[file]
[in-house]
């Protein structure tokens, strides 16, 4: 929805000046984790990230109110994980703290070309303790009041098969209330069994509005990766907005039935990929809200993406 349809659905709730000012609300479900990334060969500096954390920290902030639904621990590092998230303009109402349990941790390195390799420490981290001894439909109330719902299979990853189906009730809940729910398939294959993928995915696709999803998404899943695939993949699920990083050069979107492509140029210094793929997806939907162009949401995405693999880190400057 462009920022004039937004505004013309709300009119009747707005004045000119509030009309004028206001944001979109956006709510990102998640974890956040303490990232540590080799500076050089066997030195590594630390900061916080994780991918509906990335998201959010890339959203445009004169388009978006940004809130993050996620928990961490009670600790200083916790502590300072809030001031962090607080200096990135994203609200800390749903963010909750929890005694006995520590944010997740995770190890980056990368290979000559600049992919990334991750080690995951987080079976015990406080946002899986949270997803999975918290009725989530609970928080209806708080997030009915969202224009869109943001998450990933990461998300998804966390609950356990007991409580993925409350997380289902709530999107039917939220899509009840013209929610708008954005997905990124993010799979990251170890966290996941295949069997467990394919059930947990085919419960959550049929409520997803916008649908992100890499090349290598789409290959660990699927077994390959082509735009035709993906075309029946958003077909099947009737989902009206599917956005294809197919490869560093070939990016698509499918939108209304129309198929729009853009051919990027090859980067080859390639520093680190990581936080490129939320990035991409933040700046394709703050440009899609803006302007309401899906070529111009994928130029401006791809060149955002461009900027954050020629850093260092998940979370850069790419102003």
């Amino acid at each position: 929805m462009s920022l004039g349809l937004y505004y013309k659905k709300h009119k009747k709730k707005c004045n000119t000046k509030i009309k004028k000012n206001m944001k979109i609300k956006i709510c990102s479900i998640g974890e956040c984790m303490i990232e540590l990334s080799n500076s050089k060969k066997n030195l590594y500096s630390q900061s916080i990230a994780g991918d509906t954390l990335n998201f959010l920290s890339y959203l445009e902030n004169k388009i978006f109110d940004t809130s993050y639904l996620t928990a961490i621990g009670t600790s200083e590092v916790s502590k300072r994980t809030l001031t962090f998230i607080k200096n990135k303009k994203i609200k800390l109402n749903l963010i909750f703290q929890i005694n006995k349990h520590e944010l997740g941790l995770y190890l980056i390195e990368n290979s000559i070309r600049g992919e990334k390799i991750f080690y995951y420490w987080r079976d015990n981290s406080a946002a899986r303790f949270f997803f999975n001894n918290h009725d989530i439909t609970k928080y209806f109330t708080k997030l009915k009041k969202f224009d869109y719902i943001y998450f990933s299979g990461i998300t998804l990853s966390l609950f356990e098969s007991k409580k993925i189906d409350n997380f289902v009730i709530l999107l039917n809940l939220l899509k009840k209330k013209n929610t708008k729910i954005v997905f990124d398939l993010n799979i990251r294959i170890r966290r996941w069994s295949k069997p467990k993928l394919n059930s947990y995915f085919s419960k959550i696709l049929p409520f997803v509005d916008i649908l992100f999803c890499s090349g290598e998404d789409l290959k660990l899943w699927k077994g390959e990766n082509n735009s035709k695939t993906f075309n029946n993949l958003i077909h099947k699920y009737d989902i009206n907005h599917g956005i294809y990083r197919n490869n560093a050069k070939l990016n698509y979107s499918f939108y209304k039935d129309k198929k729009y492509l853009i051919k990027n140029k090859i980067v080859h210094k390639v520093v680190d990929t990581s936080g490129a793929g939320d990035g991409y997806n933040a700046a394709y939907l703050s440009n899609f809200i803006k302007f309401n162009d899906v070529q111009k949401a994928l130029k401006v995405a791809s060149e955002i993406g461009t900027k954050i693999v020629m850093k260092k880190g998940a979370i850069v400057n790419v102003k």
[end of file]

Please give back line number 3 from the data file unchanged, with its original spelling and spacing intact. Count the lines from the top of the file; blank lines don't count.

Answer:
């Amino acid at each position: 929805m462009s920022l004039g349809l937004y505004y013309k659905k709300h009119k009747k709730k707005c004045n000119t000046k509030i009309k004028k000012n206001m944001k979109i609300k956006i709510c990102s479900i998640g974890e956040c984790m303490i990232e540590l990334s080799n500076s050089k060969k066997n030195l590594y500096s630390q900061s916080i990230a994780g991918d509906t954390l990335n998201f959010l920290s890339y959203l445009e902030n004169k388009i978006f109110d940004t809130s993050y639904l996620t928990a961490i621990g009670t600790s200083e590092v916790s502590k300072r994980t809030l001031t962090f998230i607080k200096n990135k303009k994203i609200k800390l109402n749903l963010i909750f703290q929890i005694n006995k349990h520590e944010l997740g941790l995770y190890l980056i390195e990368n290979s000559i070309r600049g992919e990334k390799i991750f080690y995951y420490w987080r079976d015990n981290s406080a946002a899986r303790f949270f997803f999975n001894n918290h009725d989530i439909t609970k928080y209806f109330t708080k997030l009915k009041k969202f224009d869109y719902i943001y998450f990933s299979g990461i998300t998804l990853s966390l609950f356990e098969s007991k409580k993925i189906d409350n997380f289902v009730i709530l999107l039917n809940l939220l899509k009840k209330k013209n929610t708008k729910i954005v997905f990124d398939l993010n799979i990251r294959i170890r966290r996941w069994s295949k069997p467990k993928l394919n059930s947990y995915f085919s419960k959550i696709l049929p409520f997803v509005d916008i649908l992100f999803c890499s090349g290598e998404d789409l290959k660990l899943w699927k077994g390959e990766n082509n735009s035709k695939t993906f075309n029946n993949l958003i077909h099947k699920y009737d989902i009206n907005h599917g956005i294809y990083r197919n490869n560093a050069k070939l990016n698509y979107s499918f939108y209304k039935d129309k198929k729009y492509l853009i051919k990027n140029k090859i980067v080859h210094k390639v520093v680190d990929t990581s936080g490129a793929g939320d990035g991409y997806n933040a700046a394709y939907l703050s440009n899609f809200i803006k302007f309401n162009d899906v070529q111009k949401a994928l130029k401006v995405a791809s060149e955002i993406g461009t900027k954050i693999v020629m850093k260092k880190g998940a979370i850069v400057n790419v102003k």